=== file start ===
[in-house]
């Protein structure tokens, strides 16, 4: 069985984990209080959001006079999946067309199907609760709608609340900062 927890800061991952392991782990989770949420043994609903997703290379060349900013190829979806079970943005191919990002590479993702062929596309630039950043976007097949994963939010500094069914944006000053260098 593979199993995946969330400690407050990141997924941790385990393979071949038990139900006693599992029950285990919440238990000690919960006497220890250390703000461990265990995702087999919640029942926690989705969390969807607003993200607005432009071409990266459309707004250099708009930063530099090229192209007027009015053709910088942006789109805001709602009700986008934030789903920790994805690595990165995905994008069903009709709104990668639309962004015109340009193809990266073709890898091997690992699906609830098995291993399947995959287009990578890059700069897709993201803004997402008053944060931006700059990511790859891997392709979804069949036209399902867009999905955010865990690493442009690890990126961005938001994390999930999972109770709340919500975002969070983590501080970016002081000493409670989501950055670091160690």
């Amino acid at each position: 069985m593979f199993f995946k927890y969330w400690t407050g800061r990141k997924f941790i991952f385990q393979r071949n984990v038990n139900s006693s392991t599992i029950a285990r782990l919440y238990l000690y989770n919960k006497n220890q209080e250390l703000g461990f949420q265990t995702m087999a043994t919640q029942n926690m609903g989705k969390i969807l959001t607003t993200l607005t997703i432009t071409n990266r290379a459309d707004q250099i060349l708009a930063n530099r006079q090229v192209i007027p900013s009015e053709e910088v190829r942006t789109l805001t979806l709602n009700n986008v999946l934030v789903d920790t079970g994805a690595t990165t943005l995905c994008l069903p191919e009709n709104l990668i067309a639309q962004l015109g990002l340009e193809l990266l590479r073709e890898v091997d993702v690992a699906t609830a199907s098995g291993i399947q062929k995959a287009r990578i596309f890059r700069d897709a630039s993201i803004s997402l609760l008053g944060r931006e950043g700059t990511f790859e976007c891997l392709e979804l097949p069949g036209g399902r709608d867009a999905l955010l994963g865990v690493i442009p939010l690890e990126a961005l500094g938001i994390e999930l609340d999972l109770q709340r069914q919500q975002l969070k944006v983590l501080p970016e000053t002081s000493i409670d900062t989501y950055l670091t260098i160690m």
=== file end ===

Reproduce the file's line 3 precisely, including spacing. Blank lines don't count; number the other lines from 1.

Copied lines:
């Amino acid at each position: 069985m593979f199993f995946k927890y969330w400690t407050g800061r990141k997924f941790i991952f385990q393979r071949n984990v038990n139900s006693s392991t599992i029950a285990r782990l919440y238990l000690y989770n919960k006497n220890q209080e250390l703000g461990f949420q265990t995702m087999a043994t919640q029942n926690m609903g989705k969390i969807l959001t607003t993200l607005t997703i432009t071409n990266r290379a459309d707004q250099i060349l708009a930063n530099r006079q090229v192209i007027p900013s009015e053709e910088v190829r942006t789109l805001t979806l709602n009700n986008v999946l934030v789903d920790t079970g994805a690595t990165t943005l995905c994008l069903p191919e009709n709104l990668i067309a639309q962004l015109g990002l340009e193809l990266l590479r073709e890898v091997d993702v690992a699906t609830a199907s098995g291993i399947q062929k995959a287009r990578i596309f890059r700069d897709a630039s993201i803004s997402l609760l008053g944060r931006e950043g700059t990511f790859e976007c891997l392709e979804l097949p069949g036209g399902r709608d867009a999905l955010l994963g865990v690493i442009p939010l690890e990126a961005l500094g938001i994390e999930l609340d999972l109770q709340r069914q919500q975002l969070k944006v983590l501080p970016e000053t002081s000493i409670d900062t989501y950055l670091t260098i160690m």